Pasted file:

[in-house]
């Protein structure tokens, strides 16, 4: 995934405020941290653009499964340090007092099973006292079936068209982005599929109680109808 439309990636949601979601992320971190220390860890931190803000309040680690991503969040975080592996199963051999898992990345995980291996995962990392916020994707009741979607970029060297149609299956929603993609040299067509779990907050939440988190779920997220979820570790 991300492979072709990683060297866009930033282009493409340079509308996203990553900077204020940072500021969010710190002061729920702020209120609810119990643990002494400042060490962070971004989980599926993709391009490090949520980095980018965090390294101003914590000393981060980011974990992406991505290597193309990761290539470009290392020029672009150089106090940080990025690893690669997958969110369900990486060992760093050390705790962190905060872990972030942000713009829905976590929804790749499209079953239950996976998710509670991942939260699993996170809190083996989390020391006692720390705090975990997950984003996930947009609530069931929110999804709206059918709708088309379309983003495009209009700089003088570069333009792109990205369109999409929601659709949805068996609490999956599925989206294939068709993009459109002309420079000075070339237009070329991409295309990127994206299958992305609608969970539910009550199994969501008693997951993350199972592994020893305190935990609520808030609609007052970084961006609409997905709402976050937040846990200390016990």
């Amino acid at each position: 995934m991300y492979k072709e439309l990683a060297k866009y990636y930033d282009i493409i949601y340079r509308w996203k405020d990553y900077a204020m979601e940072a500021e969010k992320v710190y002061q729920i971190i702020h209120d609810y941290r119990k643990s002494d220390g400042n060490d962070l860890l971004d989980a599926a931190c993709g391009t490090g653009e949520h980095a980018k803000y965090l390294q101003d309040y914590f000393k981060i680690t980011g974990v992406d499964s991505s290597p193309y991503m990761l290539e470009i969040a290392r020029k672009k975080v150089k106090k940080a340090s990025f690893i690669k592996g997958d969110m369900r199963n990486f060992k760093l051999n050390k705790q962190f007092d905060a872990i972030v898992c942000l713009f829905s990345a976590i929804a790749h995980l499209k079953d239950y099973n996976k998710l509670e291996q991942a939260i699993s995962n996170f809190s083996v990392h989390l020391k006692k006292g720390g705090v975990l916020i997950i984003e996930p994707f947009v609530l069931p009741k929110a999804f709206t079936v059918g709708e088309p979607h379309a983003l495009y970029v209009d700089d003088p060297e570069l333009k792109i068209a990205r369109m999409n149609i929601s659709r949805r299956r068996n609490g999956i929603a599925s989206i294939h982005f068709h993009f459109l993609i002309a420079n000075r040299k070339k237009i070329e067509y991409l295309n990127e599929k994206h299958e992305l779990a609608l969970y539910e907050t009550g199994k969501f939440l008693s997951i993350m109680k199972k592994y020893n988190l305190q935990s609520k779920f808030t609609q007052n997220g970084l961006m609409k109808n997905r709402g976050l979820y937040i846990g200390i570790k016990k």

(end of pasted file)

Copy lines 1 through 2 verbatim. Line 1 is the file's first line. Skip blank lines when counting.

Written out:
[in-house]
């Protein structure tokens, strides 16, 4: 995934405020941290653009499964340090007092099973006292079936068209982005599929109680109808 439309990636949601979601992320971190220390860890931190803000309040680690991503969040975080592996199963051999898992990345995980291996995962990392916020994707009741979607970029060297149609299956929603993609040299067509779990907050939440988190779920997220979820570790 991300492979072709990683060297866009930033282009493409340079509308996203990553900077204020940072500021969010710190002061729920702020209120609810119990643990002494400042060490962070971004989980599926993709391009490090949520980095980018965090390294101003914590000393981060980011974990992406991505290597193309990761290539470009290392020029672009150089106090940080990025690893690669997958969110369900990486060992760093050390705790962190905060872990972030942000713009829905976590929804790749499209079953239950996976998710509670991942939260699993996170809190083996989390020391006692720390705090975990997950984003996930947009609530069931929110999804709206059918709708088309379309983003495009209009700089003088570069333009792109990205369109999409929601659709949805068996609490999956599925989206294939068709993009459109002309420079000075070339237009070329991409295309990127994206299958992305609608969970539910009550199994969501008693997951993350199972592994020893305190935990609520808030609609007052970084961006609409997905709402976050937040846990200390016990």